|US7596767||17 Jun 2005||29 Sep 2009||Microsoft Corporation||System and process for controlling electronic components in a ubiquitous computing environment using multimodal integration|
|US7667699||5 Feb 2003||23 Feb 2010||Robert Komar||Fast rendering of pyramid lens distorted raster images|
|US7695367 *||9 Ene 2006||13 Abr 2010||Nintendo Co., Ltd.||Storage medium having game program stored thereon and game apparatus|
|US7702117 *||2 Oct 2001||20 Abr 2010||Thomson Licensing||Method for sound adjustment of a plurality of audio sources and adjusting device|
|US7714859||31 Ago 2005||11 May 2010||Shoemaker Garth B D||Occlusion reduction and magnification for multidimensional data presentations|
|US7721231||2 Mar 2009||18 May 2010||Microsoft Corporation||Controlling an object within an environment using a pointing device|
|US7734085 *||30 Jun 2003||8 Jun 2010||Sharp Kabushiki Kaisha||Image data delivery system, image data transmitting device thereof, and image data receiving device thereof|
|US7737976||25 Abr 2006||15 Jun 2010||Maria Lantin||Method and system for displaying stereoscopic detail-in-context presentations|
|US7761713||12 Nov 2003||20 Jul 2010||Baar David J P||Method and system for controlling access in detail-in-context presentations|
|US7762890||22 Feb 2006||27 Jul 2010||Kabushiki Kaisha Sega||Game device, game processing method and recording medium having a program recorded thereon|
|US7773101||2 Feb 2009||10 Ago 2010||Shoemaker Garth B D||Fisheye lens graphical user interfaces|
|US7787009 *||9 May 2005||31 Ago 2010||University Of Southern California||Three dimensional interaction with autostereoscopic displays|
|US7796134||31 May 2005||14 Sep 2010||Infinite Z, Inc.||Multi-plane horizontal perspective display|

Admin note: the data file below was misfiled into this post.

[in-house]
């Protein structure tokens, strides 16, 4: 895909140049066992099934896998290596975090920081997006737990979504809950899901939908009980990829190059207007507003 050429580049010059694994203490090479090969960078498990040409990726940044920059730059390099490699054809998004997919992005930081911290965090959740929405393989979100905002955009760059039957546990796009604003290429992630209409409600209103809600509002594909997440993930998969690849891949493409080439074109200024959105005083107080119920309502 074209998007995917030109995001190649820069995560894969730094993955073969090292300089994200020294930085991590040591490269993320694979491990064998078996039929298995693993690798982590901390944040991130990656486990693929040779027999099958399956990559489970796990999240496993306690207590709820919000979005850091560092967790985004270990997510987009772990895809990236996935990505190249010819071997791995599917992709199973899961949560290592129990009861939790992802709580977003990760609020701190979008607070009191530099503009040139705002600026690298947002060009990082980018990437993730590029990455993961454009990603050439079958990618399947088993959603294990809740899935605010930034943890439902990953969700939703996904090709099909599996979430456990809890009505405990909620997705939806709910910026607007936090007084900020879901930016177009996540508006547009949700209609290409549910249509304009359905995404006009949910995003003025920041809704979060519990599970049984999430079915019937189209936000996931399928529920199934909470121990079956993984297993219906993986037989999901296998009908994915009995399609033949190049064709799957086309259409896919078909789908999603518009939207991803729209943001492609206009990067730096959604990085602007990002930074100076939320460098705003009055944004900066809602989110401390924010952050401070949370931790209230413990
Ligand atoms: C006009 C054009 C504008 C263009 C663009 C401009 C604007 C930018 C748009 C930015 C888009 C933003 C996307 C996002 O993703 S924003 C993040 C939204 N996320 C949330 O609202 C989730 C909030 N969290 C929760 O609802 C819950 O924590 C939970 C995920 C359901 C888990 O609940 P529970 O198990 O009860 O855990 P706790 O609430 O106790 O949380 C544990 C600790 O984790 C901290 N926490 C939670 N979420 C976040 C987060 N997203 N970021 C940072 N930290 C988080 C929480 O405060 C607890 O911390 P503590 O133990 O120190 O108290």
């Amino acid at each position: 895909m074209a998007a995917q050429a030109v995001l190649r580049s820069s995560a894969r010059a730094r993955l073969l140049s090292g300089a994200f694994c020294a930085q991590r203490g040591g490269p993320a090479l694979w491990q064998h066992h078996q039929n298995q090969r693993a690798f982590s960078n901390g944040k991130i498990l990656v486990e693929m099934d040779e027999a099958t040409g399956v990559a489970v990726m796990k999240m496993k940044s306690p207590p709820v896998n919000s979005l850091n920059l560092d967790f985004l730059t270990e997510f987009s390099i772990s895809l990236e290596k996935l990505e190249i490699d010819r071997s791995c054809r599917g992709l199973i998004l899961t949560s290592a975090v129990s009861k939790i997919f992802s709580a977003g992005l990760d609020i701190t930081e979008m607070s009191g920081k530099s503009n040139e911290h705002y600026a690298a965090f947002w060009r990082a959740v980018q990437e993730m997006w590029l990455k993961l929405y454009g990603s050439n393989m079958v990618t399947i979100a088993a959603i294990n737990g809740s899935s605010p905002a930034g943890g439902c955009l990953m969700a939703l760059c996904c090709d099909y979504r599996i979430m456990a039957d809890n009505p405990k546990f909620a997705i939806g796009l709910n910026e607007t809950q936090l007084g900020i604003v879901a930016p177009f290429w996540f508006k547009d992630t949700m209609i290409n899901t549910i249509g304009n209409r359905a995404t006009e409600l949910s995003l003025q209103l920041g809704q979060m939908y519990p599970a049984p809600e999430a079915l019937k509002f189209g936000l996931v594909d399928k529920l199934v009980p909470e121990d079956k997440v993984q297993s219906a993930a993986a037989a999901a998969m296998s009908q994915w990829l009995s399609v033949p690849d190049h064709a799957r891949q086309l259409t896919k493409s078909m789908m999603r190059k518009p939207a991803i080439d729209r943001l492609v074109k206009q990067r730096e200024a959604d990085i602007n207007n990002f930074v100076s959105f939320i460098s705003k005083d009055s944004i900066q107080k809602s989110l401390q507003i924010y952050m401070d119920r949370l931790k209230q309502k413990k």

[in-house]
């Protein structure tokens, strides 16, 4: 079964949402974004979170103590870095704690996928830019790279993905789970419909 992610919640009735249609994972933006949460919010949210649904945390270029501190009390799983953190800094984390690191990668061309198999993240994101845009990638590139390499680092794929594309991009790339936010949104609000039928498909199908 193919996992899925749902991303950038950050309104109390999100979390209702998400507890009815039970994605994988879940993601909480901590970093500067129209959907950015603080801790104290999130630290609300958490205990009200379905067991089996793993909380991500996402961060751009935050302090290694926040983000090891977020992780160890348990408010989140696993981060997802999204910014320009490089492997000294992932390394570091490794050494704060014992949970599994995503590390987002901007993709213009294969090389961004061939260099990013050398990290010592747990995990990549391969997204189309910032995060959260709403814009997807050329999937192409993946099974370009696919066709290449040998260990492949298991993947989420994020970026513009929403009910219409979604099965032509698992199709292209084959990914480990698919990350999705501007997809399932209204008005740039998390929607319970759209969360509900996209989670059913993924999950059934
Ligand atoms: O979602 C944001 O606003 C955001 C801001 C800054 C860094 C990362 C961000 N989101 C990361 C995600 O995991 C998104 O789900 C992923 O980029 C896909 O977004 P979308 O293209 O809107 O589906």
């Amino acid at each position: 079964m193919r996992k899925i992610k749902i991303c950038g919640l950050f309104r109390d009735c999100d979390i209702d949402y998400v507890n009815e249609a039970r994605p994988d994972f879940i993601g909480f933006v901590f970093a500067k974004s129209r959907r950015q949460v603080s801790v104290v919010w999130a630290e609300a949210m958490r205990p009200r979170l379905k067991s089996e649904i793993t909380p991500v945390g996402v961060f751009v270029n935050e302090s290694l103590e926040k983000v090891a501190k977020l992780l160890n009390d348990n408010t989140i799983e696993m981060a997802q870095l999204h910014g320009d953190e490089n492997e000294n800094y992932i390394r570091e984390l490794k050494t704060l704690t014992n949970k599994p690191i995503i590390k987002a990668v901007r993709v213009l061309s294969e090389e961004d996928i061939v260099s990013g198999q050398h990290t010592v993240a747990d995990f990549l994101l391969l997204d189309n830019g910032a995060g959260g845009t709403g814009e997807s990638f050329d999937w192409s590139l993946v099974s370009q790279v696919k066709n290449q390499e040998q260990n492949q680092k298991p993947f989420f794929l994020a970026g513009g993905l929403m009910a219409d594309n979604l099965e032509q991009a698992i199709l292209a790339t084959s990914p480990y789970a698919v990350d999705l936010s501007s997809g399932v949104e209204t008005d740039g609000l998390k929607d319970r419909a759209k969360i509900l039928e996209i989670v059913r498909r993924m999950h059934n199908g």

|US7823089||18 Abr 2008||26 Oct 2010||Microsoft Corporation||Manipulating objects displayed on a display screen|
|US7893935 *||30 Nov 2009||22 Feb 2011||Hrl Laboratories, Llc||Method and system for hybrid trackball and immersive navigation in a virtual environment|
|US7907167||8 May 2006||15 Mar 2011||Infinite Z, Inc.||Three dimensional horizontal perspective workstation|
|US7934996 *||5 Jul 2007||3 May 2011||Kabushiki Kaisha Square Enix||Online video game control server and a method of controlling an online video game|
|US7966570||9 Feb 2007||21 Jun 2011||Noregin Assets N.V., L.L.C.||Graphical user interface for detail-in-context presentations|
|US7978210||9 Feb 2009||12 Jul 2011||Noregin Assets N.V., L.L.C.||Detail-in-context lenses for digital image cropping and measurement|
|US7983473||2 Abr 2007||19 Jul 2011||Noregin Assets, N.V., L.L.C.||Transparency adjustment of a presentation|
|US7995078||28 Sep 2005||9 Ago 2011||Noregin Assets, N.V., L.L.C.||Compound lenses for multi-source data presentation|
|US8031206||3 Oct 2006||4 Oct 2011||Noregin Assets N.V., L.L.C.||Method and system for generating pyramid fisheye lens detail-in-context presentations|
|US8102395 *||19 Abr 2007||24 Ene 2012||Sony Corporation||Display apparatus, image processing apparatus and image processing method, imaging apparatus, and program|